In many ways, we seem to be living in wintry times at present in the Western world. In this new book, Rowan Williams, former Archbishop of Canterbury and a noted scholar of Eastern Christianity, introduces us to some aspects and personalities of the Orthodox Christian world, from the desert contemplatives of the fourth century to philosophers, novelists and activists of the modern era, that suggest where we might look for fresh light and warmth. He shows how this rich and diverse world opens up new ways of thinking about spirit and body, prayer and action, worship and social transformation, which go beyond the polarisations we take for granted.
Taking in the world of the great spiritual anthology, the Philokalia, and the explorations of Russian thinkers of the nineteenth and twentieth centuries, discussing the witness of figures like Maria Skobtsova, murdered in a German concentration camp for her defence of Jewish refugees, and the challenging theologies of modern Greek thinkers like John Zizioulas and Christos Yannaras, Rowan Williams opens the door to a 'climate and landscape of our humanity that can indeed be warmed and transfigured'.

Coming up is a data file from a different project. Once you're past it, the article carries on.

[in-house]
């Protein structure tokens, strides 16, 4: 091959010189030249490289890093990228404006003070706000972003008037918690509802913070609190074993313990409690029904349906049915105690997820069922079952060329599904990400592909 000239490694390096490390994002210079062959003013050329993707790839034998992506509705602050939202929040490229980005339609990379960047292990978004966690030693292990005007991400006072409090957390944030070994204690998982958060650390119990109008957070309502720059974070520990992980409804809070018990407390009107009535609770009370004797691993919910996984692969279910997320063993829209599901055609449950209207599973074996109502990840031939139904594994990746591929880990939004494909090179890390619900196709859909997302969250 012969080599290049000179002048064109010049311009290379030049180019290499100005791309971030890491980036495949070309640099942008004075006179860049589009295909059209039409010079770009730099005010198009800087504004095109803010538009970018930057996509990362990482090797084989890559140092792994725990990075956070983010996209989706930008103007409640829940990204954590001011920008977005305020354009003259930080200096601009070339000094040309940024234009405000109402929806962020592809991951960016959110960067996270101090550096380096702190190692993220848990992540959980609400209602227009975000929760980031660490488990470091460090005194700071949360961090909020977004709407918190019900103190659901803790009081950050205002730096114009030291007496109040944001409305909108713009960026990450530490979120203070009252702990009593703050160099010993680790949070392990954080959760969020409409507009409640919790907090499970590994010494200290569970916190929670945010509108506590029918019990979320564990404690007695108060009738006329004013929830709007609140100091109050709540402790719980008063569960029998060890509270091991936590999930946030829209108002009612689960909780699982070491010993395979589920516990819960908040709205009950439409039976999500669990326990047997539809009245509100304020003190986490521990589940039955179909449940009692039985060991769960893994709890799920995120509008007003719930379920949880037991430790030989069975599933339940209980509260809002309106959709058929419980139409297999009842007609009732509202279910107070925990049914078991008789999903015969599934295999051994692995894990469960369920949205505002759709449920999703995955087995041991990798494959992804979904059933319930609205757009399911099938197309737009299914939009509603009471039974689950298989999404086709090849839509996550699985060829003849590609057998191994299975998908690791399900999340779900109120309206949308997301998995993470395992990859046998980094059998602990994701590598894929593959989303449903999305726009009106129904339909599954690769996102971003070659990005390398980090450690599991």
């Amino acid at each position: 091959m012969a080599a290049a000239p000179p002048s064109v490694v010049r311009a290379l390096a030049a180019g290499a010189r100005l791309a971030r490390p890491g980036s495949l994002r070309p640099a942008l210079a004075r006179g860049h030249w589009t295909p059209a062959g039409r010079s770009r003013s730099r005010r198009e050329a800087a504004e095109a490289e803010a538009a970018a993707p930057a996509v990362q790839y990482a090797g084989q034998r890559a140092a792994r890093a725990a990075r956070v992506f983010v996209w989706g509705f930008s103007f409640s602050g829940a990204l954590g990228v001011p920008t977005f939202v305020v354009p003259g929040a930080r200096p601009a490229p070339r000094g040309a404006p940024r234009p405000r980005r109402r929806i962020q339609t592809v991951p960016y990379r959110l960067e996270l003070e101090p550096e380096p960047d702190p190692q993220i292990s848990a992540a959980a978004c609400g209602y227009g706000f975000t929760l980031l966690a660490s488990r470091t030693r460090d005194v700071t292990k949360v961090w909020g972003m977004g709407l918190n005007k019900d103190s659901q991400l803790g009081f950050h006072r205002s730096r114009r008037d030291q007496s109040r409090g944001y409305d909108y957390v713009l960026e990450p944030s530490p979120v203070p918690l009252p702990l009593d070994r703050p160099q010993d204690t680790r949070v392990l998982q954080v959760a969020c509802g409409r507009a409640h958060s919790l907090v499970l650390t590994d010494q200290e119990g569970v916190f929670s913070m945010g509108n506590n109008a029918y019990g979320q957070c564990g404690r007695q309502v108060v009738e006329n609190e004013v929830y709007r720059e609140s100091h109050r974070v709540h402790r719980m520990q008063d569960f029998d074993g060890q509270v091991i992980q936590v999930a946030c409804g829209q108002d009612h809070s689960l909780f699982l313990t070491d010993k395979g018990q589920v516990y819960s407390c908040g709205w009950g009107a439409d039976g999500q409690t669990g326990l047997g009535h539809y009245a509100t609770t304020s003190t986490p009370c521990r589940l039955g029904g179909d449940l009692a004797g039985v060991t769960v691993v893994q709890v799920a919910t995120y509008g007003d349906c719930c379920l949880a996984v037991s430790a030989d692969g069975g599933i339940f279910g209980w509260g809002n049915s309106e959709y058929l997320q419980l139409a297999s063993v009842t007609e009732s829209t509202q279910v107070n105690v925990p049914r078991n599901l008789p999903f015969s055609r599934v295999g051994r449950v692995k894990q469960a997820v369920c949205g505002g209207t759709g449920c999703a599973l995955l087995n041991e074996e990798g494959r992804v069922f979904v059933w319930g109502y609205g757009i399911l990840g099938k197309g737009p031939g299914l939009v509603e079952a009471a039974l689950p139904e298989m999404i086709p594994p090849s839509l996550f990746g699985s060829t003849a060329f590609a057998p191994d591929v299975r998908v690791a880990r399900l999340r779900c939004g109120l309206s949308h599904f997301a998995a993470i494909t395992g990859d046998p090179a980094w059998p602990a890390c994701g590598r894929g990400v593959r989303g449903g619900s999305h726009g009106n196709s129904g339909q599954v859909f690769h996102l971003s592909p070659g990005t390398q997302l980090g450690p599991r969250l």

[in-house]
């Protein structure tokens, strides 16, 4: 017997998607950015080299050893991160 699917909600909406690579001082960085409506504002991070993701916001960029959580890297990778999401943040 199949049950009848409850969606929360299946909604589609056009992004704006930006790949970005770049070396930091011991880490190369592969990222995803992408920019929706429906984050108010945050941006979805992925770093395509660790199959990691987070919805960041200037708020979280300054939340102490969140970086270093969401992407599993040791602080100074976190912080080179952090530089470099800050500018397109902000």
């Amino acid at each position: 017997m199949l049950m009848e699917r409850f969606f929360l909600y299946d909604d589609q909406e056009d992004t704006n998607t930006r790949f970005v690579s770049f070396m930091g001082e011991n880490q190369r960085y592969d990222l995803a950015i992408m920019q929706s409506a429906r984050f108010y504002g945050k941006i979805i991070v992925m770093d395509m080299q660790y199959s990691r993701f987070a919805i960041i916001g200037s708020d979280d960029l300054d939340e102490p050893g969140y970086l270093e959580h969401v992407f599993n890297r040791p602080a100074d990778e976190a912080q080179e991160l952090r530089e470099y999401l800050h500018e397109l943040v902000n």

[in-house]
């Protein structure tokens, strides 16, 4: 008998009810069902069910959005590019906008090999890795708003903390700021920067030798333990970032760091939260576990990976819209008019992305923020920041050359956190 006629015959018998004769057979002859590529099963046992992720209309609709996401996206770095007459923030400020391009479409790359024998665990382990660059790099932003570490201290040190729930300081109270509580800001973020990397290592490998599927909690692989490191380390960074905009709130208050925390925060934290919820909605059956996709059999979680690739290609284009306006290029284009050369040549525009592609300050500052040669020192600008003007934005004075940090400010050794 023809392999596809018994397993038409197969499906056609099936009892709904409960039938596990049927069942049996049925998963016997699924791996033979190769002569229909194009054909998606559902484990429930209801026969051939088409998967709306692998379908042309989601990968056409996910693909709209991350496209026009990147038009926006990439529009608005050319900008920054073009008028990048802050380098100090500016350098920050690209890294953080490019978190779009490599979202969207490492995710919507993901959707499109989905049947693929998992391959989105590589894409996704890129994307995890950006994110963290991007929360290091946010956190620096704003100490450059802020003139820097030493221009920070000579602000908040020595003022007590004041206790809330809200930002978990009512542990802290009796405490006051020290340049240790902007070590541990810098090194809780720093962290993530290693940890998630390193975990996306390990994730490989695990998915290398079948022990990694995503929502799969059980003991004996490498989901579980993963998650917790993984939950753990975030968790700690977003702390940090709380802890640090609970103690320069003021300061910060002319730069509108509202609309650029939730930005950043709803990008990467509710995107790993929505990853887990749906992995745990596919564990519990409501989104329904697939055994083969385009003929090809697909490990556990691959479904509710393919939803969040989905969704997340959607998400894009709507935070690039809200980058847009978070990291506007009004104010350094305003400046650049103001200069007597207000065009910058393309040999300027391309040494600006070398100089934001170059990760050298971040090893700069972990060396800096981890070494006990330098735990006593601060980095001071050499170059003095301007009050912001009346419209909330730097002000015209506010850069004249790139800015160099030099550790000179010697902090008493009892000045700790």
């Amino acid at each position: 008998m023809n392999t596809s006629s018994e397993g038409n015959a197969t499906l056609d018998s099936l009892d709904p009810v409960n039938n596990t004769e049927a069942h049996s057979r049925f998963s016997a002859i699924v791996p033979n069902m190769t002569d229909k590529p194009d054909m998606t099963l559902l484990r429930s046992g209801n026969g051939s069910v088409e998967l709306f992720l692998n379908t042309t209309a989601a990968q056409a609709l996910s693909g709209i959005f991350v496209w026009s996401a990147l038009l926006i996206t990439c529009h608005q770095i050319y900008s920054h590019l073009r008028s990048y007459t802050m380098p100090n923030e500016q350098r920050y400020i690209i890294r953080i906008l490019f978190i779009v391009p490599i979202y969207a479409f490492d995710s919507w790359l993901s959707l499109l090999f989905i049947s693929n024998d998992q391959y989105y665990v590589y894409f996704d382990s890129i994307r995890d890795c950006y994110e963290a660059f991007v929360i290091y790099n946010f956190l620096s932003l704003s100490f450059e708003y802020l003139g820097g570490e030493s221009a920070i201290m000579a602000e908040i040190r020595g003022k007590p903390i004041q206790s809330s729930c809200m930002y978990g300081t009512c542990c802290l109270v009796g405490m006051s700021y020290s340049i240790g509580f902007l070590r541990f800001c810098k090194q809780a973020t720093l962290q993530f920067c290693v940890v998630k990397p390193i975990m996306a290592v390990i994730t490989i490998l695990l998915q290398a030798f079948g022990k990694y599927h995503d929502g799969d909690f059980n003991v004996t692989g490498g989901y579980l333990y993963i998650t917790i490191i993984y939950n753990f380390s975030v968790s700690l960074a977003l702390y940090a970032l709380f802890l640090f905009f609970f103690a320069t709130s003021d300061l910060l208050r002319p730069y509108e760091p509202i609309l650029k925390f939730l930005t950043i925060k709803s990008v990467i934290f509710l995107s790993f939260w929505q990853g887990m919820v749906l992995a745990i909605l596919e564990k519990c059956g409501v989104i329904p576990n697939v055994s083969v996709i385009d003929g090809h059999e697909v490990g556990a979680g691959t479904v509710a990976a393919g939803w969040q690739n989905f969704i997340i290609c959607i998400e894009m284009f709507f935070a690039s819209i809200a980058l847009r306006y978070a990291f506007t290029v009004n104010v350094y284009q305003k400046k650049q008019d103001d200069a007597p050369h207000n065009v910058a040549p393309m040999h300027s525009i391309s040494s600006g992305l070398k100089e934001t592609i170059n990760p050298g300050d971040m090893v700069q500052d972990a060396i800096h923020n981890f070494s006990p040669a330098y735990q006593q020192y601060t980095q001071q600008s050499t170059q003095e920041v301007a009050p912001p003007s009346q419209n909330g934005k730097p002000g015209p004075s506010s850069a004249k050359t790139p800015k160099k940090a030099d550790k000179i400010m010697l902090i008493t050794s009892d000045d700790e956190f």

This is an original and illuminating vision of a Christian world still none too familiar to Western believers and even to students of theology, showing how the deep-rooted themes of Eastern Christian thought can prompt new perspectives on our contemporary crises of imagination and hope.